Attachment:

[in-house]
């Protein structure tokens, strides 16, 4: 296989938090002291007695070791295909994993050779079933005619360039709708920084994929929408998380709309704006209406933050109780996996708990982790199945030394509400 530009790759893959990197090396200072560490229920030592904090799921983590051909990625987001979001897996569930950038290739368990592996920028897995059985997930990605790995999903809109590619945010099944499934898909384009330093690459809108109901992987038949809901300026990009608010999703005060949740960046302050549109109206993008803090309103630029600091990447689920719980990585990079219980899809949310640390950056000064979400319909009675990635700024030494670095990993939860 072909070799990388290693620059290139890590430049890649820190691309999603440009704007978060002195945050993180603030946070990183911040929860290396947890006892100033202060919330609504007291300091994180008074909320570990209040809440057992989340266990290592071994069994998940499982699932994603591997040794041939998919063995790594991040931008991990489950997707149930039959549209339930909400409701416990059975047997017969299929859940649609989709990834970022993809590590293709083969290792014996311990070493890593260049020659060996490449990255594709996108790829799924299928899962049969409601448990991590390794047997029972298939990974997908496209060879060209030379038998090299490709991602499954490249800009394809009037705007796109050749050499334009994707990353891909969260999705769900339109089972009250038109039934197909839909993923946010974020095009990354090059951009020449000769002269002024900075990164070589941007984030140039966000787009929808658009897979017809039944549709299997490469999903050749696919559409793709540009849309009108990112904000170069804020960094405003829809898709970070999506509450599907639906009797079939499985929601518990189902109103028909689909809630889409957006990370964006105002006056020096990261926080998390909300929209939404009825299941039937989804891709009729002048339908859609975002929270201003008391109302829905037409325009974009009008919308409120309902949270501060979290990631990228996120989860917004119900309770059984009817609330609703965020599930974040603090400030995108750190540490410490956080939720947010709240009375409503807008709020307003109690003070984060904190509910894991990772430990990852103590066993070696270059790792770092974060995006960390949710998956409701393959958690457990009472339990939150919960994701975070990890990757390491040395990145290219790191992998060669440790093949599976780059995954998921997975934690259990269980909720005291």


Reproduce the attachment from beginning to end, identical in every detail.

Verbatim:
[in-house]
């Protein structure tokens, strides 16, 4: 296989938090002291007695070791295909994993050779079933005619360039709708920084994929929408998380709309704006209406933050109780996996708990982790199945030394509400 530009790759893959990197090396200072560490229920030592904090799921983590051909990625987001979001897996569930950038290739368990592996920028897995059985997930990605790995999903809109590619945010099944499934898909384009330093690459809108109901992987038949809901300026990009608010999703005060949740960046302050549109109206993008803090309103630029600091990447689920719980990585990079219980899809949310640390950056000064979400319909009675990635700024030494670095990993939860 072909070799990388290693620059290139890590430049890649820190691309999603440009704007978060002195945050993180603030946070990183911040929860290396947890006892100033202060919330609504007291300091994180008074909320570990209040809440057992989340266990290592071994069994998940499982699932994603591997040794041939998919063995790594991040931008991990489950997707149930039959549209339930909400409701416990059975047997017969299929859940649609989709990834970022993809590590293709083969290792014996311990070493890593260049020659060996490449990255594709996108790829799924299928899962049969409601448990991590390794047997029972298939990974997908496209060879060209030379038998090299490709991602499954490249800009394809009037705007796109050749050499334009994707990353891909969260999705769900339109089972009250038109039934197909839909993923946010974020095009990354090059951009020449000769002269002024900075990164070589941007984030140039966000787009929808658009897979017809039944549709299997490469999903050749696919559409793709540009849309009108990112904000170069804020960094405003829809898709970070999506509450599907639906009797079939499985929601518990189902109103028909689909809630889409957006990370964006105002006056020096990261926080998390909300929209939404009825299941039937989804891709009729002048339908859609975002929270201003008391109302829905037409325009974009009008919308409120309902949270501060979290990631990228996120989860917004119900309770059984009817609330609703965020599930974040603090400030995108750190540490410490956080939720947010709240009375409503807008709020307003109690003070984060904190509910894991990772430990990852103590066993070696270059790792770092974060995006960390949710998956409701393959958690457990009472339990939150919960994701975070990890990757390491040395990145290219790191992998060669440790093949599976780059995954998921997975934690259990269980909720005291």